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IMF expects stonger global growth in 2014

The International Monetary Fund expects the global economy to gain speed in 2014, the first time in two years that the lender has predicted stronger growth.

The IMF estimates that worldwide economic growth this year will reach 3.7 percent, up from 3 percent in 2013 and in line with the lender's last major forecast in October. The group predicts 3.9 percent growth in 2015.

"The recovery is indeed strengthening, but as we have said many times in the past, much work remains to be done," IMF chief economist Olivier Blanchard said Tuesday in a conference call to discuss the group's latest world economic outlook report.   

State of the economy 04:09
The IMF also expects the U.S. economy to accelerate this year, a prediction that aligns with other recent signs that the economy is gaining traction. The group forecast growth of 2.8 percent for the U.S., up from 2.6 percent in its last outlook report. GDP rose 1.9 percent last year amid generally weak job-creation and fiscal drag stemming from partisan disputes in Washington.

Demand among U.S. consumers and businesses is picking up, while restraints on growth from reduced government spending and higher taxes are easing, the IMF said.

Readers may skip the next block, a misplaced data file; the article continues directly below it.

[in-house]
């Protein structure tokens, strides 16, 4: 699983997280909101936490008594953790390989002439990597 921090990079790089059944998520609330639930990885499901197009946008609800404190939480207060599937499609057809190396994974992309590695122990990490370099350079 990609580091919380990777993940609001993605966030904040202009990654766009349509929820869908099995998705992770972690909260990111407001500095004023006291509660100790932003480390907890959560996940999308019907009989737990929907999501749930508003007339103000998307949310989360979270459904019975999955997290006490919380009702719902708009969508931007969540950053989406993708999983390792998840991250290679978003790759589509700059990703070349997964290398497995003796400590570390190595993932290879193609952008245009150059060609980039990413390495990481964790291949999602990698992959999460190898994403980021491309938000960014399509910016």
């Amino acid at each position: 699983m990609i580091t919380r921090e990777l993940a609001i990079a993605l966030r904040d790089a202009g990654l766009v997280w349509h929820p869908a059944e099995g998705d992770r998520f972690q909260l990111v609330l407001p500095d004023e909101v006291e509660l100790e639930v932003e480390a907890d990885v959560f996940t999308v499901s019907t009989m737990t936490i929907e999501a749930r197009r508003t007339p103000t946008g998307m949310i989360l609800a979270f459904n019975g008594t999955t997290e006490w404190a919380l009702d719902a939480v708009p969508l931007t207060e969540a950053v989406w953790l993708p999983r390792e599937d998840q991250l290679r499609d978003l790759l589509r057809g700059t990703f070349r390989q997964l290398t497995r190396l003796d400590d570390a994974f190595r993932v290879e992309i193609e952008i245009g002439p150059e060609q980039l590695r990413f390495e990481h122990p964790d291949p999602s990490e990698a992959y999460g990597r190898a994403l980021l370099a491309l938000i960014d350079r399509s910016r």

Other bright spots around the globe include the U.K. and Canada, which the IMF expect to grow 2.4 percent and 2.2 percent, respectively.

Japan also slowly continues to emerge from a slump that has lasted for more than two decades, the IMF said. It expects the world's third-largest economy to expand by 1.7 percent this year, with a temporary stimulus program partly offsetting the drag from a hike in consumption taxes. 

The eurozone, which sank into a depression under the impact of the 2008 financial crisis, is "turning the corner from recession to recovery," the IMF said. It predicts 1 percent growth in the 17-member currency union in 2014 and 1.4 the following year, while noting that the rebound will be stronger in some countries than in others.

The global economy, while improving, isn't out of the woods. A new threat that has surfaced over the last year is deflation.

"With inflation likely to remain below target for some time, longer-term inflation expectations might drift down," the IMF said in its report. "This raises the risks of lower-than-expected inflation, which increases real debt burdens, and of premature real interest rate increases, as monetary policy is constrained in lowering nominal interest rates. It also raises the likelihood of deflation in the event of adverse shocks to activity."

The IMF also said that action by the Federal Reserve to scale back a program aimed at keeping interest rates low could spill over to some developing countries, causing capital shortages.

Although most forecasters predict stronger worldwide growth in 2014, the IMF's estimates are more optimistic than some. Capital Economics projects global GDP to rise 3.3 percent, citing weaker growth prospects in China and the eurozone.

Meanwhile, many countries around the world continue to struggle with high unemployment. The U.N.'s labor agency said this week that the number of jobless people rose to more than 200 million last year, 5 million more than in 2012.

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